8 Classroom Lesson Plans for Teaching About Urban Land Use

While field-based learning and interacting with nature is often touted as the primary way to develop students’ knowledge of environmental issues, what does that mean when concrete and crosswalks are more common in our everyday lives? After all, about 80% of Americans live in cities, and by the year 2030, more than 60% of people around the world will live in urban areas. In other words, the entire world is city-focused, which means any discussion of sustainability must also be city-focused.

With a rapidly urbanizing world, that’s exactly why cities are such important places for teaching about environmental issues and promoting sustainability. “The world’s population is constantly increasing,” the UN says, outlining its goal of sustainable cities by 2030. “For all of us to survive and prosper, we need new, intelligent urban planning that creates safe, affordable and resilient cities with green and culturally inspiring living conditions.”

From urban sprawl to environmental justice to sustainable transportation, there are a myriad of topics and teachable moments cities can provide to bring urban sustainability issues into science, social studies, AP Human Geography, government, and many other classes.

Furthermore, teaching about urban sustainability helps students not only obtain knowledge of both community and environmental issues, but gain the problem-solving skills and civic-action oriented mindsets needed to address the effects of a rapidly urbanizing world.

To get started, here are eight lessons that use students’ local towns or focus on international comparisons to help students better engage with, debate, and analyze these important issues.

Urban Sustainability Lessons for High School Students

Getting Around

Topics: Sustainable Transportation, Renewable Energy, Civics, Climate Change

With transportation accounting for 29 percent of CO2 emissions in the U.S., this action-oriented lesson empowers students to find local solutions to the climate crisis while curbing fossil-fuel dependence in their community. First, students create and conduct a local survey about local residents’ transportation habits and then analyze their collected data to pinpoint a local transportation issue. They will then develop a way to help address this issue while thinking of ways to curb dependence on fossil fuels. The lesson includes sample survey questions as guidance, various ideas for distributing the survey, and critical thinking questions about students’ proposed solution. The follow-up activity describes how students can outline, and potentially present, a community proposal at a city council meeting.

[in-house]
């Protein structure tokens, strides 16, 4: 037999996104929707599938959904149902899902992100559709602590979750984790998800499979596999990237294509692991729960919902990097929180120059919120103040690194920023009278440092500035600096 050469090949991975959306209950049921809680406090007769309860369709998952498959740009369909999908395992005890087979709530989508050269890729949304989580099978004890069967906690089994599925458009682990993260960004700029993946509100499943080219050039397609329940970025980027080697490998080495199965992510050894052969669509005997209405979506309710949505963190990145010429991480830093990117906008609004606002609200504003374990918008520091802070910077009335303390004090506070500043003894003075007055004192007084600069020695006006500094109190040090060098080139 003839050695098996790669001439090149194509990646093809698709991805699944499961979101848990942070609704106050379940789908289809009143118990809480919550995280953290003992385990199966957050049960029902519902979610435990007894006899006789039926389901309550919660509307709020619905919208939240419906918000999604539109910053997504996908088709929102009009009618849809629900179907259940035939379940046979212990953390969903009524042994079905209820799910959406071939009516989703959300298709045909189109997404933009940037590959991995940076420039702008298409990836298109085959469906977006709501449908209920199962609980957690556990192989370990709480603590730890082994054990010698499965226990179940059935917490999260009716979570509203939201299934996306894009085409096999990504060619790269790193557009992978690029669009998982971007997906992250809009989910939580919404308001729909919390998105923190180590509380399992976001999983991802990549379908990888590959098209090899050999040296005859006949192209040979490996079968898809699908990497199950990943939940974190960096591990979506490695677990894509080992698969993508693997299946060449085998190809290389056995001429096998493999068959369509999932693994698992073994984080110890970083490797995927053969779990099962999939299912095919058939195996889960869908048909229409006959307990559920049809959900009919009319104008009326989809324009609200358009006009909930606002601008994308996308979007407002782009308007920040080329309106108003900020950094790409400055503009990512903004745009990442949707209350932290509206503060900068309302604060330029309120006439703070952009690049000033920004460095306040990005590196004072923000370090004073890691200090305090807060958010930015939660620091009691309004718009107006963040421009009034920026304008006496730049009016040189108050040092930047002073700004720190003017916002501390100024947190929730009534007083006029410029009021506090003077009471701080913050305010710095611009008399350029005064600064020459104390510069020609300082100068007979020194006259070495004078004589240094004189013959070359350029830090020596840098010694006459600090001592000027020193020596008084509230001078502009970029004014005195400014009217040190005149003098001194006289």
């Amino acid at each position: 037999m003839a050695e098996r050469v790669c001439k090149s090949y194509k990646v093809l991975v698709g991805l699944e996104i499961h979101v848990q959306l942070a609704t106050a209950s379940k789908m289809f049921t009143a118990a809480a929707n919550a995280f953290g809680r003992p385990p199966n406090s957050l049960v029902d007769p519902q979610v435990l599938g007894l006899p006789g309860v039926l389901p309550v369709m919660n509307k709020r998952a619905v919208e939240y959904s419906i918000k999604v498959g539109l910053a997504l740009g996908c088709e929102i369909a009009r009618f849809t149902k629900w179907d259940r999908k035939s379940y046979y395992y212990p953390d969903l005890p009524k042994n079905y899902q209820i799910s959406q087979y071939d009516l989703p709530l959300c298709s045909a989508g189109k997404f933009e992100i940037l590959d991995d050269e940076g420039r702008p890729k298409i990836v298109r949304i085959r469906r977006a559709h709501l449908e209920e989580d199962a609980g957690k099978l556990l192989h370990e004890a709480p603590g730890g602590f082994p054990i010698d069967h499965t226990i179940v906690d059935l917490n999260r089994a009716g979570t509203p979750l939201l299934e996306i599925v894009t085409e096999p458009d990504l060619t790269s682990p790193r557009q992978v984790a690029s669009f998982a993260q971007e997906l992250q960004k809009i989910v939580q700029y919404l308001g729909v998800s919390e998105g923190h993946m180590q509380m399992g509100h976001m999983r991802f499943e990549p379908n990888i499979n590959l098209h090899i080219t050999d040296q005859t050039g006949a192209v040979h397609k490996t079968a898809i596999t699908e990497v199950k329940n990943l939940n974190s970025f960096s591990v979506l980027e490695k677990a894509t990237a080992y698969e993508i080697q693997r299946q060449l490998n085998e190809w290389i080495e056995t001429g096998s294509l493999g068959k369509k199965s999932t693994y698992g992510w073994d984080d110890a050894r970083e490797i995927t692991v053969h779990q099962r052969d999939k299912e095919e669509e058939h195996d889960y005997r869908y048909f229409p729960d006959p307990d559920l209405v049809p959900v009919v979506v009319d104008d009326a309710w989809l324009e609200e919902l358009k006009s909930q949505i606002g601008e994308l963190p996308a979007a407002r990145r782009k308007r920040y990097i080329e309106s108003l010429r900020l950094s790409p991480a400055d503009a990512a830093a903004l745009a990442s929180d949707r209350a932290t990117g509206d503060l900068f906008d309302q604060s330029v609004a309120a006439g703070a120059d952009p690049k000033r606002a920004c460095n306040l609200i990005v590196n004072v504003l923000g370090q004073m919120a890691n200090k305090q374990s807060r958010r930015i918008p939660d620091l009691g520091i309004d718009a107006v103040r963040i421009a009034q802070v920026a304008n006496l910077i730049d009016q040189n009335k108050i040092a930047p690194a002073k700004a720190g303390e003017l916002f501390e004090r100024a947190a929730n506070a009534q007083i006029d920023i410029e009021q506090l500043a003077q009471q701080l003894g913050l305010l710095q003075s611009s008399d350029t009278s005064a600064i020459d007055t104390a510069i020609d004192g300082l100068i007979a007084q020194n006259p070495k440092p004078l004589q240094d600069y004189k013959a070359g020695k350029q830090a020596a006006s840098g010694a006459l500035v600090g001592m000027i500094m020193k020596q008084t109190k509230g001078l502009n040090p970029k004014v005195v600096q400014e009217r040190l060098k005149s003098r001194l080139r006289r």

NYC subway approaches platform with passengers waiting

Growing Smarter

Topics: Urban Sprawl, Sustainable City Planning, Land Use

As the world continues to rapidly urbanize, pollution and habitat loss are common problems resulting from urban sprawl. In this lesson, students work cooperatively in groups to prepare a sustainable urban development plan for their city. They first analyze an underdeveloped area in their city, and then develop and communicate a sustainable land use plan that will benefit the community. Using “smart growth” concepts, students consider both the long and short term impacts of their plan, and present it to the class. The lesson plan helps students develop their public speaking, team work, and problem-solving skills.

Tale of 3 Megacities

Topics: Rapid Urbanization, Public Health, Pollution, Sustainable Urban Planning

In this lesson, students analyze and compare urbanization issues from a global perspective, noting the economic, social, environmental, and political implications of a growing population in three world megacities: São Paulo (Brazil), Tokyo (Japan), and Lagos (Nigeria). The lesson begins with students observing and reflecting on choropleth maps that compare global urbanization from 1960 to 2016. Next, students are assigned a megacity and analyze visual items (included in the lesson), such as graphs, photos, infographics, and article excerpts, to become an “expert” on the city. After they complete their research, groups will jigsaw so students can share their knowledge with others. Follow-up activities include having students outline or engineer a possible solution to one of the challenges they identified in their megacity.

Tokyo, Japan - crowded market, evening street scene

Urban Sustainability Lessons for Middle School Students:

Growing Pains in Texas Hill Country

Topics: Urban Sprawl, Sustainable City Development, Zoning, Civics